At the finish line of the final Reading 120 I saw a young Canadian racer in crisis on the finish line. He was shaking and screaming epithets. I went over, put my arms around him, and calmed him down. He’d raced 199.7 brutal kilometers and had been crashed out by an Official’s Moto with 300 m to the finish. “I was there, I was there”, he cried, tears streaming down his face, “I was going to finish in the top 10 of a UCI race. It’s the only chance all year I have to ride a race like this, do you have any idea of what’s just been stolen from me?” This is what the race meant to the racers and it was for that young Canadian that I fought so hard to keep it going. Whether or not a banner went up on the fencing or a sticker fell off a car doesn’t really matter. What matters is believing in and sticking to a vision for your community, supporting young athletes and Olympic sport all while understanding and accepting the responsibility of maintaining an historic race, sharing in and contributing to its rich history. I really believed that Reading would become a permanent race, in the manner of, why not, a Tour of Flanders. Every single aspect needed for that to happen was in place. Except for leadership, and that’s what is so sad.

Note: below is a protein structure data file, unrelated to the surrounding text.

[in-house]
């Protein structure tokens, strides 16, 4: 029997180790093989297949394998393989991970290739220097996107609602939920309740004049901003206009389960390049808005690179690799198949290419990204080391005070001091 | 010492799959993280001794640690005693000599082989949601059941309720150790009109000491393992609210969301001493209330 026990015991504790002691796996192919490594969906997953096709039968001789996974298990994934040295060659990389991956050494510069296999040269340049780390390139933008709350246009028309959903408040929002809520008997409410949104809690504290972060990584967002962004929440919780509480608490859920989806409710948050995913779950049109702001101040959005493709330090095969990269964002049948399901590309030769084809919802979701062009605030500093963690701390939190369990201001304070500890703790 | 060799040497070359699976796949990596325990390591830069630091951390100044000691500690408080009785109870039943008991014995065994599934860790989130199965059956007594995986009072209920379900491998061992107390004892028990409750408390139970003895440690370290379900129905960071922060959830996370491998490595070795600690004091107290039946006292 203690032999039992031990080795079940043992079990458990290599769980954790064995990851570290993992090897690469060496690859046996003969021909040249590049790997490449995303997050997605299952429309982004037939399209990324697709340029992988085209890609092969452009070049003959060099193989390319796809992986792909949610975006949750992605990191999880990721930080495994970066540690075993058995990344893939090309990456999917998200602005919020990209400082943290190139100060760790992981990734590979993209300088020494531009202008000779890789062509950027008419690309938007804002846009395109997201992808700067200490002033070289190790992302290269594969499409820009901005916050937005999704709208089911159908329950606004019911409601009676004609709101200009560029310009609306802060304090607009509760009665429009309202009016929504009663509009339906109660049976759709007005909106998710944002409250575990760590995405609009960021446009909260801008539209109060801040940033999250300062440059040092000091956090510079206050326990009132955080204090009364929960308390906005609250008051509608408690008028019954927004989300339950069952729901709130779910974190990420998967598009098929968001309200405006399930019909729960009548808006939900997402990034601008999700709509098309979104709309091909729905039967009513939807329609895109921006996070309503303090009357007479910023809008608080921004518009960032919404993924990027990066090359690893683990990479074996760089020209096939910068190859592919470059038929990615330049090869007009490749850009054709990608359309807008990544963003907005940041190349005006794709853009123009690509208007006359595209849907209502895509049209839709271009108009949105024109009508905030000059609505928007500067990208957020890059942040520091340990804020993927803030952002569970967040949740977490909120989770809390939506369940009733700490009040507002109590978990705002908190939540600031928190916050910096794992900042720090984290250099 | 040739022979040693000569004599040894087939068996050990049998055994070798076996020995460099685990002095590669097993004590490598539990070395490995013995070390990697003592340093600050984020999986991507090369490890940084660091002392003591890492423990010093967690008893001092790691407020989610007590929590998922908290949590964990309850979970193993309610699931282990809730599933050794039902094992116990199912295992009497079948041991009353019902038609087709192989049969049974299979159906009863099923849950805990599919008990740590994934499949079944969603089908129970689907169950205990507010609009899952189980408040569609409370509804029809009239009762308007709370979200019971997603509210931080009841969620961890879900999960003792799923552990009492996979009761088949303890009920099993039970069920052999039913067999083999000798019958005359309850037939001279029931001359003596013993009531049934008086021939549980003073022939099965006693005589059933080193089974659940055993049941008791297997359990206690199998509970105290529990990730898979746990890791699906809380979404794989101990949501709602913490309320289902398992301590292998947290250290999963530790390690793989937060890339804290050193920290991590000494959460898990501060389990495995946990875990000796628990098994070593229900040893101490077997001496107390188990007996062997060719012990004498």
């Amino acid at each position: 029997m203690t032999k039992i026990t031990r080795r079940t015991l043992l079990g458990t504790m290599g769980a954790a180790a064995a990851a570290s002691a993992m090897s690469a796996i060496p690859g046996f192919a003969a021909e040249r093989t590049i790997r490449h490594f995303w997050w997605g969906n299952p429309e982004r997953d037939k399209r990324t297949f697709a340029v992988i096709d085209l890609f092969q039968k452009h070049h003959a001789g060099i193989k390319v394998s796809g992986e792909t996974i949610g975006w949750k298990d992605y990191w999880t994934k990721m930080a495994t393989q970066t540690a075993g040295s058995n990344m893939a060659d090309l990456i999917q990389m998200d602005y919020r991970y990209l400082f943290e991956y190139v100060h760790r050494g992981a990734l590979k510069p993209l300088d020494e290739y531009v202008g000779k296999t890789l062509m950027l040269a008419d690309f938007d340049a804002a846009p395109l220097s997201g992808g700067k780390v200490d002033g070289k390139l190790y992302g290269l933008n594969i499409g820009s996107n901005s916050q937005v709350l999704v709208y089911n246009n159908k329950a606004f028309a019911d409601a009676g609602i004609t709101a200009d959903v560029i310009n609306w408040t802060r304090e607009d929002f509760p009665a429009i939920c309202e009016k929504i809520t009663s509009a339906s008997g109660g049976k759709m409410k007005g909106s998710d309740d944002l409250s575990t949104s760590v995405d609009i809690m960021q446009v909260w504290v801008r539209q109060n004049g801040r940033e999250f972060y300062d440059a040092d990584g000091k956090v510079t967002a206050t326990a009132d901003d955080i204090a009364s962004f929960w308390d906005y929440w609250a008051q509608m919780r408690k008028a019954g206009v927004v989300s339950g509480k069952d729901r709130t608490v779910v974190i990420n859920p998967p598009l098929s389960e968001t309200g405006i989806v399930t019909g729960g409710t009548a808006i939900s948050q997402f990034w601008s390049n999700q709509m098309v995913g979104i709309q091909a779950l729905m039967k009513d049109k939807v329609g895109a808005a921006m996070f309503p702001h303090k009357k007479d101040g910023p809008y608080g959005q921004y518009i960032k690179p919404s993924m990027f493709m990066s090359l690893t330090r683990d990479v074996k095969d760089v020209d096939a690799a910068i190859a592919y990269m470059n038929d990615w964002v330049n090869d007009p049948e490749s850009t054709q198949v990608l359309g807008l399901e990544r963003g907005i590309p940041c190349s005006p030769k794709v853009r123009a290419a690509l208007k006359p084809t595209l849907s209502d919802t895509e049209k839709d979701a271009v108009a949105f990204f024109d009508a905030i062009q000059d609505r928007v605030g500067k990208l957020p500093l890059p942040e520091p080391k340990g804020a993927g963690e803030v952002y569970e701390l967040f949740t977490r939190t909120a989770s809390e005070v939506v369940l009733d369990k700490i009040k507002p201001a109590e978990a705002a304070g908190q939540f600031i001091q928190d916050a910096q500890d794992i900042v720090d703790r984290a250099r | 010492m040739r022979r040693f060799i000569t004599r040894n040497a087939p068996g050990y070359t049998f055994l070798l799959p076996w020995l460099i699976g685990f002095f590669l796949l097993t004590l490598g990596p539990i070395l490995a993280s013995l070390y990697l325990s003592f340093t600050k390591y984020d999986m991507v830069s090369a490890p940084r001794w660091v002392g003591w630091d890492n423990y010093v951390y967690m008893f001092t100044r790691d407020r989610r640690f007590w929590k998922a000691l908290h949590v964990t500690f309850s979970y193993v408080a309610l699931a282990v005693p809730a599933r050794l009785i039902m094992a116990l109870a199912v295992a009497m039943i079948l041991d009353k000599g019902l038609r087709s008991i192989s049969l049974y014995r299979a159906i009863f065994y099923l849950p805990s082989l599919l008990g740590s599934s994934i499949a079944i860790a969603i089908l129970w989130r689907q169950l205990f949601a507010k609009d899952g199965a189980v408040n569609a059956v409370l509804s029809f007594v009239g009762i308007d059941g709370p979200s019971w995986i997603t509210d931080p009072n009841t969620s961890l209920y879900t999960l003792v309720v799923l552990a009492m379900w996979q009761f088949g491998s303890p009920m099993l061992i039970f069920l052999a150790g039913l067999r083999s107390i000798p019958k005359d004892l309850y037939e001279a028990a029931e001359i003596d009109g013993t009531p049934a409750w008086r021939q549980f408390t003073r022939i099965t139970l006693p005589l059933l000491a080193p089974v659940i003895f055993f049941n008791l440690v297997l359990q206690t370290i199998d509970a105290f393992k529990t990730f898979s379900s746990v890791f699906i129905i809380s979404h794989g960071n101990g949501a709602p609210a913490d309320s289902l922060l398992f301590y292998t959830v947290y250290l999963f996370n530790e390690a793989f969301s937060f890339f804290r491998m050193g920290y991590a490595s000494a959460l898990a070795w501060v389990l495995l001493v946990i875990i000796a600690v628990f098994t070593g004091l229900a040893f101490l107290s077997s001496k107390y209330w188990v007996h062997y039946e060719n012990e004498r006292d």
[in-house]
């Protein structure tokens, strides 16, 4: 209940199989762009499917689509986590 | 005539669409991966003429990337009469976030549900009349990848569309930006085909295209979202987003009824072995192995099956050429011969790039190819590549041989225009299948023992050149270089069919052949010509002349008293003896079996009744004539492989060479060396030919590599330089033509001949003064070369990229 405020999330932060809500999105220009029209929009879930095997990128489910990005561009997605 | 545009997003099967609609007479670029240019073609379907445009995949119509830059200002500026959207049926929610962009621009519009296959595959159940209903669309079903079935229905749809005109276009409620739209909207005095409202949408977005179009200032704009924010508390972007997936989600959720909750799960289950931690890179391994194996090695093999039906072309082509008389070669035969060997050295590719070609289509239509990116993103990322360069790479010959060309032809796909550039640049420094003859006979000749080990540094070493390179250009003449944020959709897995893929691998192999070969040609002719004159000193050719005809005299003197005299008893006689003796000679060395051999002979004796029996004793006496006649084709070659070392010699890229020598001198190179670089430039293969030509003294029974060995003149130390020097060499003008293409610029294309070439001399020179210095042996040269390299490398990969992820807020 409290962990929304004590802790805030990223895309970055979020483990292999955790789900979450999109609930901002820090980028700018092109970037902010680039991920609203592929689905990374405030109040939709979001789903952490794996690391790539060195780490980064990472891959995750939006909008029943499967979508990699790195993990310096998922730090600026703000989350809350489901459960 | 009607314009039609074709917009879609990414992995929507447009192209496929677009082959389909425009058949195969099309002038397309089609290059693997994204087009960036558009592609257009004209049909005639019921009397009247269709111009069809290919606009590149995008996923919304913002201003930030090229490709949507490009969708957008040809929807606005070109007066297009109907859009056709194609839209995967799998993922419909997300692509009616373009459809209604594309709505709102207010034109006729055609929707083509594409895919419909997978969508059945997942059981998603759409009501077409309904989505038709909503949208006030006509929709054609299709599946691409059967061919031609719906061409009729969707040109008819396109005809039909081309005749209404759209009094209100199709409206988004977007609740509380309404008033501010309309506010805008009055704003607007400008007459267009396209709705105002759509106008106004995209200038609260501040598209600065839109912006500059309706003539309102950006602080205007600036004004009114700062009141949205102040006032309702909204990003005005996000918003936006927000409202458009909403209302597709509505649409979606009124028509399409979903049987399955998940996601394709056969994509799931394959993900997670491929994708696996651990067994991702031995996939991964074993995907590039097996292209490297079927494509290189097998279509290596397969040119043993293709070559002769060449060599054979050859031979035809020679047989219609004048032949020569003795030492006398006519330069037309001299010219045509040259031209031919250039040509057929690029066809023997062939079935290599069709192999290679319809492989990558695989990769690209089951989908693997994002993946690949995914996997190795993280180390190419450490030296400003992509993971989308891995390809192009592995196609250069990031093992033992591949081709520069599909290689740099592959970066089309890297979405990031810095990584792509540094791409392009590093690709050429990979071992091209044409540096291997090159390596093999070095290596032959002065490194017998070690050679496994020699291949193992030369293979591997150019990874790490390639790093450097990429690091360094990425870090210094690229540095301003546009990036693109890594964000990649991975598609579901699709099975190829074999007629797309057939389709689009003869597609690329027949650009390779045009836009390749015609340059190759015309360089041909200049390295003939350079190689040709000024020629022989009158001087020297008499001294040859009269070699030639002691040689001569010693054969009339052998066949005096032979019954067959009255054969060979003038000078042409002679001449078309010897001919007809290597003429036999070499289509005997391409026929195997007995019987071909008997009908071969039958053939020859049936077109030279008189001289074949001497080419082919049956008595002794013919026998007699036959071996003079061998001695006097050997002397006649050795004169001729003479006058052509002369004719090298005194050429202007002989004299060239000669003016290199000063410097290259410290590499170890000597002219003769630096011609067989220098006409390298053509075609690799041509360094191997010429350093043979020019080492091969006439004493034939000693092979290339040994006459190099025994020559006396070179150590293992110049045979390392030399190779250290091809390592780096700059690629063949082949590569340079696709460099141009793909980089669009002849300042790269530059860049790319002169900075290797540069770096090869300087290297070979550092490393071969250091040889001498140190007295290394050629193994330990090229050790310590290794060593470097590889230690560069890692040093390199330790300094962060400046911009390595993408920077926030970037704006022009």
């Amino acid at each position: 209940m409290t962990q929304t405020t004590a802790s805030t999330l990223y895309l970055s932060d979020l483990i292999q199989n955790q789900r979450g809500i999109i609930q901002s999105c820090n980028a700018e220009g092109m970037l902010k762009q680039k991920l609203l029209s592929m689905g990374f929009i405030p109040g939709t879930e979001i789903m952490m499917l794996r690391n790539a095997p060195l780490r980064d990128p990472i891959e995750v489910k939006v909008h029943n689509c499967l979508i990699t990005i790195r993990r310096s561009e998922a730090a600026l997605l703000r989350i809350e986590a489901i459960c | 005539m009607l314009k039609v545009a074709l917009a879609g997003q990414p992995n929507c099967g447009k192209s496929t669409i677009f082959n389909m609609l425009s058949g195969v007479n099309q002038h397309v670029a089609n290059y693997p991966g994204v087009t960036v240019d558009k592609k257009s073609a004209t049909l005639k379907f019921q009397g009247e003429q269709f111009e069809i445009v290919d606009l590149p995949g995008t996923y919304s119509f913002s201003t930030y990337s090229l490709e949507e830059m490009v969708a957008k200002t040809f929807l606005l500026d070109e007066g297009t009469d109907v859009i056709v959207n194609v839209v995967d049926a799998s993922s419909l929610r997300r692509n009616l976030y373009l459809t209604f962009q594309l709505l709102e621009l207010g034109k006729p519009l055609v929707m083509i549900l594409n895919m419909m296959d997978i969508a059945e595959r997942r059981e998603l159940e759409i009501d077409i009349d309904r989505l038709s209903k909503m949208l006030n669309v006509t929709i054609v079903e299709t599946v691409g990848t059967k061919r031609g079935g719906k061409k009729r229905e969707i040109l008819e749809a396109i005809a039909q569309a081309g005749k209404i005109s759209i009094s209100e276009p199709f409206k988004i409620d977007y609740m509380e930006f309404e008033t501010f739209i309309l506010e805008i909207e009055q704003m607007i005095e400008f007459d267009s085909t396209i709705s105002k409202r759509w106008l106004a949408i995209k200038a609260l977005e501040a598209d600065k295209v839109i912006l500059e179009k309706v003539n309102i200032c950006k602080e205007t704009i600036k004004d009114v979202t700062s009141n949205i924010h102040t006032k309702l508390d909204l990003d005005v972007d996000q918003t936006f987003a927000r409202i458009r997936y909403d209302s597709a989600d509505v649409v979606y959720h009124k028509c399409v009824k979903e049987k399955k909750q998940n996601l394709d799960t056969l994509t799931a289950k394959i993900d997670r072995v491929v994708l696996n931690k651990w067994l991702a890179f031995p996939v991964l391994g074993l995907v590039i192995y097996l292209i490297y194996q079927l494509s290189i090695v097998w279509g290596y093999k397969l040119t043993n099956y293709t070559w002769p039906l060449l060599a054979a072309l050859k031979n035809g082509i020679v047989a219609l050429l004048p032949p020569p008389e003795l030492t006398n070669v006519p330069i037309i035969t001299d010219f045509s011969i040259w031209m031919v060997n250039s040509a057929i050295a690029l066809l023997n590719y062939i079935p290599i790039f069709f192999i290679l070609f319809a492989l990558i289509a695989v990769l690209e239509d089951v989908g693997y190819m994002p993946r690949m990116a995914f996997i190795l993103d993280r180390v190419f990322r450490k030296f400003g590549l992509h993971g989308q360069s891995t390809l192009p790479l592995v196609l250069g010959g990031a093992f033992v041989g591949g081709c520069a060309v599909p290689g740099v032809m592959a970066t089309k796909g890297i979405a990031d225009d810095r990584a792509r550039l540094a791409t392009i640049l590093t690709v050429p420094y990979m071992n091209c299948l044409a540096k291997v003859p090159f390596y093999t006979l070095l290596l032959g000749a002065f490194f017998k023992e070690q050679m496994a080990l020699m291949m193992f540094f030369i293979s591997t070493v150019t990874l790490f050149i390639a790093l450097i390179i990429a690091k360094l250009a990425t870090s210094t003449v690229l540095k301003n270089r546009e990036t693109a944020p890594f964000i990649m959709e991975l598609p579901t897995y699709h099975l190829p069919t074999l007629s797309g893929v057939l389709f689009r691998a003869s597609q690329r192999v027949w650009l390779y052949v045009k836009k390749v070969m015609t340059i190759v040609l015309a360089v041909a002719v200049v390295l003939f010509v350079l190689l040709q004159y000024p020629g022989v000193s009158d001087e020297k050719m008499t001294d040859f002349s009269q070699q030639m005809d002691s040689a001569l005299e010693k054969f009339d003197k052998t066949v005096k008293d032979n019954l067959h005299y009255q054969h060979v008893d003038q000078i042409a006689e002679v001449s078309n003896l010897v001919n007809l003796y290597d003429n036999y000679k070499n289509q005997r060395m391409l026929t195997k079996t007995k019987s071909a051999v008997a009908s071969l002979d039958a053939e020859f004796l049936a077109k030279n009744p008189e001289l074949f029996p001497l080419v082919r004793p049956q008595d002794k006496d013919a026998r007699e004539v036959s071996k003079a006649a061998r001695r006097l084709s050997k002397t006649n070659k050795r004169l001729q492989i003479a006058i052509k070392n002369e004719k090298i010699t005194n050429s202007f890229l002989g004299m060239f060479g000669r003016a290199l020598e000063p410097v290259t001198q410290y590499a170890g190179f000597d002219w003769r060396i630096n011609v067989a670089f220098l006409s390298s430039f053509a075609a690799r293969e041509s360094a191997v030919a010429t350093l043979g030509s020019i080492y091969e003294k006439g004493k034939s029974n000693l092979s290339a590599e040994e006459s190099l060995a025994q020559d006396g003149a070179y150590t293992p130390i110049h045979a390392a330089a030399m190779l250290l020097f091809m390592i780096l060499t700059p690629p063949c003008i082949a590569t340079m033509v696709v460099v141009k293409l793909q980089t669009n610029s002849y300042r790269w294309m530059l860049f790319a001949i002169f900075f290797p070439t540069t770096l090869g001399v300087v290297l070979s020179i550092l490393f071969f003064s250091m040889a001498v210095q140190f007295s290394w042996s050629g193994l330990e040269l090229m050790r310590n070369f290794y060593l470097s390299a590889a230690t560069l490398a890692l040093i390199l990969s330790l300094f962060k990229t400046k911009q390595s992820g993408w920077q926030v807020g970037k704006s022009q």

John Eustice, is the organizer of the Thompson Bucks County Classic in Doylestown, Pennsylvania and a long-time cycling analyst who has contributed to ESPN, ABC Sports, Time Magazine, and CNN among others. The Bucks County native resides in New York City. He was a pioneer on the European racing circuit and is a two-time United States Professional Champion.